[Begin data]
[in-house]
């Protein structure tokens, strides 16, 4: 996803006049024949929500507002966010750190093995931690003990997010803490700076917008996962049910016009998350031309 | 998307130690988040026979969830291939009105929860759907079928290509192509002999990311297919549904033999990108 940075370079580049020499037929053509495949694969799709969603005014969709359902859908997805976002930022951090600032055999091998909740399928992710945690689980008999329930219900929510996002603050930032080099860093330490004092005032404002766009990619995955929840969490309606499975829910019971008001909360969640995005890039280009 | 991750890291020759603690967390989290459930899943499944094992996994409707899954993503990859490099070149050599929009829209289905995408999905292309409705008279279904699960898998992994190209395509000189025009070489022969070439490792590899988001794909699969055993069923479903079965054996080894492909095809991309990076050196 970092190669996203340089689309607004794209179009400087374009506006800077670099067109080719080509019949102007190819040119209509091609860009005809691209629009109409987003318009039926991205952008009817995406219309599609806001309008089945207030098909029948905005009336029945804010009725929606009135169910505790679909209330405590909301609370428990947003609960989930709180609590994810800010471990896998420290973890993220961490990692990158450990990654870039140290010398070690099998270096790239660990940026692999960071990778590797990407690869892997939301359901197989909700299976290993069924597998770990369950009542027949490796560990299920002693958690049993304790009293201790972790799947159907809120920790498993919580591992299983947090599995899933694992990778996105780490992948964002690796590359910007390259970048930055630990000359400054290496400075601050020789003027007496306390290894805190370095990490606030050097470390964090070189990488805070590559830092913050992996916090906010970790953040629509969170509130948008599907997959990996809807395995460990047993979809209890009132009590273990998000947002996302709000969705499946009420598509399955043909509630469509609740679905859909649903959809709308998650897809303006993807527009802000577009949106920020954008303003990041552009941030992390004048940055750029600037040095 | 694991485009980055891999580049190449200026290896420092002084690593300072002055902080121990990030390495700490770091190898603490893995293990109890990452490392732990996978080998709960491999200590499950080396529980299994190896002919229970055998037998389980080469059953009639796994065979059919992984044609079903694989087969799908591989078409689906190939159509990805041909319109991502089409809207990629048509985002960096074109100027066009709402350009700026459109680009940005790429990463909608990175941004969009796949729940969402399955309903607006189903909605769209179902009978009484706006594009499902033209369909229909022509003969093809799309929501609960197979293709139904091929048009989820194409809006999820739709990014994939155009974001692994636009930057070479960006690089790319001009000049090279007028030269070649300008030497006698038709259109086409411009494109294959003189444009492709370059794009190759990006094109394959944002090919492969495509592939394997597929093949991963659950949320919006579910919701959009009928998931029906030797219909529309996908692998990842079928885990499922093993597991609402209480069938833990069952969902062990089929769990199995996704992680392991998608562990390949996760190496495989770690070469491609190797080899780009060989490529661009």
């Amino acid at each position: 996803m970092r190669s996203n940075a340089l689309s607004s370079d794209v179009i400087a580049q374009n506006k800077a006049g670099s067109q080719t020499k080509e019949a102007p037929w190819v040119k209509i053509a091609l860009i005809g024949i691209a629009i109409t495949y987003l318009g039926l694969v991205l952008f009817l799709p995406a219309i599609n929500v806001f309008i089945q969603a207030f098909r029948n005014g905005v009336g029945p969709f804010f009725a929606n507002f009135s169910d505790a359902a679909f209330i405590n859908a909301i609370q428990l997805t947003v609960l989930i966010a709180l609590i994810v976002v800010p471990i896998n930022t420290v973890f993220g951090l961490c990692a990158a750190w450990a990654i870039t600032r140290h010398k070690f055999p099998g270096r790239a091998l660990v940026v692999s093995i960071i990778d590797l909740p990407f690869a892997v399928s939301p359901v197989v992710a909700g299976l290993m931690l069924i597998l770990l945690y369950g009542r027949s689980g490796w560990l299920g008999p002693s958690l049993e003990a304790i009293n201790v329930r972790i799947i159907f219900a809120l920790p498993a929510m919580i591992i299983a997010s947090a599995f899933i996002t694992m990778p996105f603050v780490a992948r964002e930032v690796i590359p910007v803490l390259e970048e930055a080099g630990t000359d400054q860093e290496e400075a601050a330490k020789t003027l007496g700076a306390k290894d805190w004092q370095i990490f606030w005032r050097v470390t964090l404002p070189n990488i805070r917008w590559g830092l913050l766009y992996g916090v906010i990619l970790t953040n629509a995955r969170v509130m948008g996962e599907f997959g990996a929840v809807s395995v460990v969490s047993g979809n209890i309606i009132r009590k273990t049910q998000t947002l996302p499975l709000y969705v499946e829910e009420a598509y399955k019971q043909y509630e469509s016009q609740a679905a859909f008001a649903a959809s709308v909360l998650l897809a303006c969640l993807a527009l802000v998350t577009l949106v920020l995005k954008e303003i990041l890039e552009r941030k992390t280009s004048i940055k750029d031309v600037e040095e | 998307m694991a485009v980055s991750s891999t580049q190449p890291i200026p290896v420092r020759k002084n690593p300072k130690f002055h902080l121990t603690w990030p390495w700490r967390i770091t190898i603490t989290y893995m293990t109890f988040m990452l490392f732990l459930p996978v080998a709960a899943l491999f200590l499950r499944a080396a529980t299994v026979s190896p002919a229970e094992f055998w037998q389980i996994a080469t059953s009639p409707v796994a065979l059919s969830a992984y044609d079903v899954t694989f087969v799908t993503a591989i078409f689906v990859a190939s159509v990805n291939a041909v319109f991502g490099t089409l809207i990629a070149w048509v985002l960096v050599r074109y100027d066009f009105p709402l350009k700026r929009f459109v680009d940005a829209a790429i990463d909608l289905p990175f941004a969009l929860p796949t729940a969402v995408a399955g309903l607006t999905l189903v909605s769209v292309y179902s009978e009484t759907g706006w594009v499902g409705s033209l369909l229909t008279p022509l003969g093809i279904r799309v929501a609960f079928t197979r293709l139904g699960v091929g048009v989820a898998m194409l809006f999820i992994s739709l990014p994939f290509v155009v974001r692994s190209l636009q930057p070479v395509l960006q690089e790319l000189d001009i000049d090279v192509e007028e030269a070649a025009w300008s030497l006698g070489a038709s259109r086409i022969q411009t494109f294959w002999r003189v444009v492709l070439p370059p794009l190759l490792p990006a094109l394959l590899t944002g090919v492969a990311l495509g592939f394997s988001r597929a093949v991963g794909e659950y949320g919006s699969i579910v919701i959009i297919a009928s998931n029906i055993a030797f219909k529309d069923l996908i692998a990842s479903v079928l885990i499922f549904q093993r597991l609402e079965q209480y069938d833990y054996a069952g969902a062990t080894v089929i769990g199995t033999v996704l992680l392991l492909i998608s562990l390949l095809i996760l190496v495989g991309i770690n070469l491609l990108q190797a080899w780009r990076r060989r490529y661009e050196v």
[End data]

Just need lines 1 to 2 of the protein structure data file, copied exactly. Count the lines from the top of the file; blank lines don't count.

[in-house]
């Protein structure tokens, strides 16, 4: 996803006049024949929500507002966010750190093995931690003990997010803490700076917008996962049910016009998350031309 | 998307130690988040026979969830291939009105929860759907079928290509192509002999990311297919549904033999990108 940075370079580049020499037929053509495949694969799709969603005014969709359902859908997805976002930022951090600032055999091998909740399928992710945690689980008999329930219900929510996002603050930032080099860093330490004092005032404002766009990619995955929840969490309606499975829910019971008001909360969640995005890039280009 | 991750890291020759603690967390989290459930899943499944094992996994409707899954993503990859490099070149050599929009829209289905995408999905292309409705008279279904699960898998992994190209395509000189025009070489022969070439490792590899988001794909699969055993069923479903079965054996080894492909095809991309990076050196 970092190669996203340089689309607004794209179009400087374009506006800077670099067109080719080509019949102007190819040119209509091609860009005809691209629009109409987003318009039926991205952008009817995406219309599609806001309008089945207030098909029948905005009336029945804010009725929606009135169910505790679909209330405590909301609370428990947003609960989930709180609590994810800010471990896998420290973890993220961490990692990158450990990654870039140290010398070690099998270096790239660990940026692999960071990778590797990407690869892997939301359901197989909700299976290993069924597998770990369950009542027949490796560990299920002693958690049993304790009293201790972790799947159907809120920790498993919580591992299983947090599995899933694992990778996105780490992948964002690796590359910007390259970048930055630990000359400054290496400075601050020789003027007496306390290894805190370095990490606030050097470390964090070189990488805070590559830092913050992996916090906010970790953040629509969170509130948008599907997959990996809807395995460990047993979809209890009132009590273990998000947002996302709000969705499946009420598509399955043909509630469509609740679905859909649903959809709308998650897809303006993807527009802000577009949106920020954008303003990041552009941030992390004048940055750029600037040095 | 694991485009980055891999580049190449200026290896420092002084690593300072002055902080121990990030390495700490770091190898603490893995293990109890990452490392732990996978080998709960491999200590499950080396529980299994190896002919229970055998037998389980080469059953009639796994065979059919992984044609079903694989087969799908591989078409689906190939159509990805041909319109991502089409809207990629048509985002960096074109100027066009709402350009700026459109680009940005790429990463909608990175941004969009796949729940969402399955309903607006189903909605769209179902009978009484706006594009499902033209369909229909022509003969093809799309929501609960197979293709139904091929048009989820194409809006999820739709990014994939155009974001692994636009930057070479960006690089790319001009000049090279007028030269070649300008030497006698038709259109086409411009494109294959003189444009492709370059794009190759990006094109394959944002090919492969495509592939394997597929093949991963659950949320919006579910919701959009009928998931029906030797219909529309996908692998990842079928885990499922093993597991609402209480069938833990069952969902062990089929769990199995996704992680392991998608562990390949996760190496495989770690070469491609190797080899780009060989490529661009």